Families that Discuss together, stay together

Families that Discuss together, stay together
Families that Discuss together, stay together

Monday, May 3, 2010

A Study on Virtue

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What is virtue?
According to Aristotle virtue or arête is doing what we were created to do and doing it beautifully. Virtue is found in a well-balanced person with all parts of the soul in harmony with one another. Virtue can be divided into two sorts: that pertaining to thinking and that pertaining to character. Excellence of thinking and excellence of character constitute virtue.

Aristotle taught that virtue can be destroyed by excess or deficiency, and yet can be preserved by the mean between them. Says he, “I am speaking of what holds a position equally apart from either of the extremes, which is one and the same thing for everyone, but the mean in relation to us is what neither goes too far nor falls short, and this is not one thing nor the same thing for everyone.” Think of the sisters in Jane Austen’s Pride and Prejudice. Lydia and Kitty are deficient in virtue; Mary is excessive; Jane seem to be in the mean of their extremes and Lizzy is on her way to join Jane after some lessons in tolerance toward Darcy.

Should it be a means or an end?
Virtue is not an end, but should be a means to an end with the end being happiness. What is happiness? Is it living well and doing well? The reader of Aristotle’s Nicomachian Ethics arrives at the idea that it is more than this. He shall find that the classical writer intended for man to live beautifully well and to do things beautifully well. Said Aristotle, “Happiness is a being-at-work of the soul.” A student in the Lyceum Gardens in Greece learned that moral virtue was an active state or hexes. As each situation arose, he must decide how he would think and act. Deciding constantly whether he would act in a virtuous manner while in the mental, intellectual, spiritual and physical state created character, according to Aristotle. Thus character was composed of an active or a “being-at-work” condition.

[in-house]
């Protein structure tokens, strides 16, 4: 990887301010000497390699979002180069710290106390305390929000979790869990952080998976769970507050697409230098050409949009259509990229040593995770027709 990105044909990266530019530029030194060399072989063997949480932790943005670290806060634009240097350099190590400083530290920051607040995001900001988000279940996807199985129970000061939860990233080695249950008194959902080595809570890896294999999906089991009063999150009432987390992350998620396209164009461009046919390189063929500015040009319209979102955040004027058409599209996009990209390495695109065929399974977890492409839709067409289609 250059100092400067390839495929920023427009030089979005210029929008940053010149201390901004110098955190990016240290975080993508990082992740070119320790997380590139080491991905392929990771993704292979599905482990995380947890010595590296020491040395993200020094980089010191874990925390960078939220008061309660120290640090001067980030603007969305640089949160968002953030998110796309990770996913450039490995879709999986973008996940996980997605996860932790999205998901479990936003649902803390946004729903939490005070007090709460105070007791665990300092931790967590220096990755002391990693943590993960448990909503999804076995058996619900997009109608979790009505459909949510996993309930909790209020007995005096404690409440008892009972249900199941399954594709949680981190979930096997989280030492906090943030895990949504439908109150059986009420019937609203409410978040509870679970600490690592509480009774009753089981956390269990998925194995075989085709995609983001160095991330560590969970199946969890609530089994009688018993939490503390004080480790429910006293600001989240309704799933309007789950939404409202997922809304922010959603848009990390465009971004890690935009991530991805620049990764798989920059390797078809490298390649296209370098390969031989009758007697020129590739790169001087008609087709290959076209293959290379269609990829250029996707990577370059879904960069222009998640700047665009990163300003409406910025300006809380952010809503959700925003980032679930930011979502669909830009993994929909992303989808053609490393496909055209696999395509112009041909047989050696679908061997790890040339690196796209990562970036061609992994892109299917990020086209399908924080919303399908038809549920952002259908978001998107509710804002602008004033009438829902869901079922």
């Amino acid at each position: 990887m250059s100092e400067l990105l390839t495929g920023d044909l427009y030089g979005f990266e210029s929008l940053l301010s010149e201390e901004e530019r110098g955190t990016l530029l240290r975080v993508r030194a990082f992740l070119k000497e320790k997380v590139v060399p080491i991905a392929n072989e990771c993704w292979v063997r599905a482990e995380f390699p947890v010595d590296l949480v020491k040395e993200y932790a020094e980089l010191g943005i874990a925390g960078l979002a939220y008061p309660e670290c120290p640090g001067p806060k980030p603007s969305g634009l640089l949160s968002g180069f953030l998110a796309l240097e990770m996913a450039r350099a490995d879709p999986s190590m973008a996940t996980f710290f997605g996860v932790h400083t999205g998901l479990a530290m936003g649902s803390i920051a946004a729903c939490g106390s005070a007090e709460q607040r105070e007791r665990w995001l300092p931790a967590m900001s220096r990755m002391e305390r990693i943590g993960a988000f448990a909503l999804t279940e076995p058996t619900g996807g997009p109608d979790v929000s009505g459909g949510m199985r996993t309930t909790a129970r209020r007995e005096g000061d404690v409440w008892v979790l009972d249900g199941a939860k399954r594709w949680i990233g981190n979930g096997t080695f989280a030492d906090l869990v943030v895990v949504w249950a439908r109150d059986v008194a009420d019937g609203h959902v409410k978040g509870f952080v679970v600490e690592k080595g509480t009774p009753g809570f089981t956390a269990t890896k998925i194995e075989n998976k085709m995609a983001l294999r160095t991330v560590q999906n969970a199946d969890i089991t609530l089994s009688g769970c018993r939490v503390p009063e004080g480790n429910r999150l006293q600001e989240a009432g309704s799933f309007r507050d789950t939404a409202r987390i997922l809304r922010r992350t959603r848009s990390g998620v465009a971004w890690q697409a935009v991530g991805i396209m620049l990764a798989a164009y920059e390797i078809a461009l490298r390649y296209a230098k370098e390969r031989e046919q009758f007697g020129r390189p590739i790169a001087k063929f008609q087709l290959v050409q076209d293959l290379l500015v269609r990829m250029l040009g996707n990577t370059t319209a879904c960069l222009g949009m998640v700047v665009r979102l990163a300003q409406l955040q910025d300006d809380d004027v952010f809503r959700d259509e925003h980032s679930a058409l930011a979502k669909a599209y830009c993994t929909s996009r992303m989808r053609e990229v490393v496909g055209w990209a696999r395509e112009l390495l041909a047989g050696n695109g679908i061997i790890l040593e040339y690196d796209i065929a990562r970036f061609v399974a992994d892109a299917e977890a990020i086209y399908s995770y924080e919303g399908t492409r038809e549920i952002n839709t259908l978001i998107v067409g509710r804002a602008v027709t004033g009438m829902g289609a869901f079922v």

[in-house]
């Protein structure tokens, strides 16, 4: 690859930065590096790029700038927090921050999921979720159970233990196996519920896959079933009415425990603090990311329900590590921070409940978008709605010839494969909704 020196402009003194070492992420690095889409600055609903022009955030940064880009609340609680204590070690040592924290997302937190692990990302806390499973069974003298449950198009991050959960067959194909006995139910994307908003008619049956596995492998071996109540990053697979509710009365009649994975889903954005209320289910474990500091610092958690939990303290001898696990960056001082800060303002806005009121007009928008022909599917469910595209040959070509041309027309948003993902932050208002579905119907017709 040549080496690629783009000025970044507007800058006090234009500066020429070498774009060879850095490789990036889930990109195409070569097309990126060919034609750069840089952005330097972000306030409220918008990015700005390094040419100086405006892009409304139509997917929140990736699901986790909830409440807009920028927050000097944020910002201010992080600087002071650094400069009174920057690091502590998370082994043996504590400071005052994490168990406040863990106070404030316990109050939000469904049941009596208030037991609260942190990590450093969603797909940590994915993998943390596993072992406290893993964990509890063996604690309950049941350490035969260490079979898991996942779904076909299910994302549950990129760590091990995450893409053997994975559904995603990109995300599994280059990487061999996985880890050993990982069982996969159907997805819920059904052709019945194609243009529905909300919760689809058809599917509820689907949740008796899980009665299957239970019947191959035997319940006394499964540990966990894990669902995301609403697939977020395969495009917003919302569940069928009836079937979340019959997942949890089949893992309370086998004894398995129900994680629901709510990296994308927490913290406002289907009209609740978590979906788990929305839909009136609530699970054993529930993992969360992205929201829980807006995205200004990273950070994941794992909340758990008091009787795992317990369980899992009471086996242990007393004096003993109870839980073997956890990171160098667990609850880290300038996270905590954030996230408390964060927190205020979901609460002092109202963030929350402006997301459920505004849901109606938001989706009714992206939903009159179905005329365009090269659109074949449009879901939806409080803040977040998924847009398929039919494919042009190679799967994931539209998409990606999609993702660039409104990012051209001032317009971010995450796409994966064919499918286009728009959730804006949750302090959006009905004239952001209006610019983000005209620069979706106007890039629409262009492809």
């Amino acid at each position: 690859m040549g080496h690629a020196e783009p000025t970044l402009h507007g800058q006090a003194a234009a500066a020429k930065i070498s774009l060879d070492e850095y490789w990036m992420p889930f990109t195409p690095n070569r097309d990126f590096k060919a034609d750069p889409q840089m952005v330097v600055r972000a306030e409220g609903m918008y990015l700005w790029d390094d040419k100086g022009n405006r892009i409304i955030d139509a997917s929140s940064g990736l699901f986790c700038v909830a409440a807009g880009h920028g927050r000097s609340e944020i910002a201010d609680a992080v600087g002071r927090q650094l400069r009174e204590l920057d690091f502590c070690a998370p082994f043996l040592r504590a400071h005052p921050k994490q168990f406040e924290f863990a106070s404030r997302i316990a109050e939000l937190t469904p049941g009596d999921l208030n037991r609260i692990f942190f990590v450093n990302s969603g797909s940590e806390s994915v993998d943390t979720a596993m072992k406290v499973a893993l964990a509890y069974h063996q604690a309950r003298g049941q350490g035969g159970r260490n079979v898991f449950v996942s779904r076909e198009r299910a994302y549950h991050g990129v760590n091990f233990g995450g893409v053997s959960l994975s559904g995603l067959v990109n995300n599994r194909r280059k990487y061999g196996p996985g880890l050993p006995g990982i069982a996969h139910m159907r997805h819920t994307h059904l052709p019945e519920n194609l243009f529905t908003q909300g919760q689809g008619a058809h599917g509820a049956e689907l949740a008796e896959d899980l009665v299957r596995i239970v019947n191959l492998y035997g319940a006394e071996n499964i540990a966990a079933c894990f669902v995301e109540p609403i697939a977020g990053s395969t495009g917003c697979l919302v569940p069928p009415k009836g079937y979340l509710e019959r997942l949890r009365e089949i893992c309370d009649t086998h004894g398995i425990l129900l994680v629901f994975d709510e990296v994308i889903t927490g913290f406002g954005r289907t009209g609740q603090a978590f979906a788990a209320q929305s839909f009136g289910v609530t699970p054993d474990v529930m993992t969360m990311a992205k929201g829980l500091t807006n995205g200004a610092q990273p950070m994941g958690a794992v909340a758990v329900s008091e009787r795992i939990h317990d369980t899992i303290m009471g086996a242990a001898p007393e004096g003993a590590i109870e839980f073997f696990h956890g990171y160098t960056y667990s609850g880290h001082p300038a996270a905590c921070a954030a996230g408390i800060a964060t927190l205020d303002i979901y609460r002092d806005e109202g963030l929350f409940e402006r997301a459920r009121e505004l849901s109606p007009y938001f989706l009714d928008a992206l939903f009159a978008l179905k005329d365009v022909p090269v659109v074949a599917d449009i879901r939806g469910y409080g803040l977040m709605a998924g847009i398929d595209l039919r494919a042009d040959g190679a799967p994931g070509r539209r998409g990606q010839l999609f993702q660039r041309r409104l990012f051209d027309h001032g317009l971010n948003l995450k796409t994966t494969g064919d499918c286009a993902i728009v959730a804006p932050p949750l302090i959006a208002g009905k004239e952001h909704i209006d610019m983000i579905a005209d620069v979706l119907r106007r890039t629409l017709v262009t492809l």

Virtue is not a habit or ethos, according to Aristotle. While habits are a prerequisite to practicing virtue, it is more like a process of repeating habits. But ultimately virtue is a state of active thought and action; it is an effort of concentrating and paying attention and being teachable. “Then this must be our notion of the just man,” taught Aristotle, “that even when he is in poverty or sickness, or any other seeming misfortune, all things will in the end work together for good to him in life and death: for the gods have a care of any one whose desire is to become just and to be like God, as far as man can attain the divine likeness, by the pursuit of virtue.”

Socrates final counsel in his Republic may have set the precedent for Aristotle’s belief, “Wherefore my counsel is that we hold fast ever to the heavenly way and follow after justice and virtue always, considering that the soul is immortal and able to endure every sort of good and every sort of evil.”

How does virtue relate to government?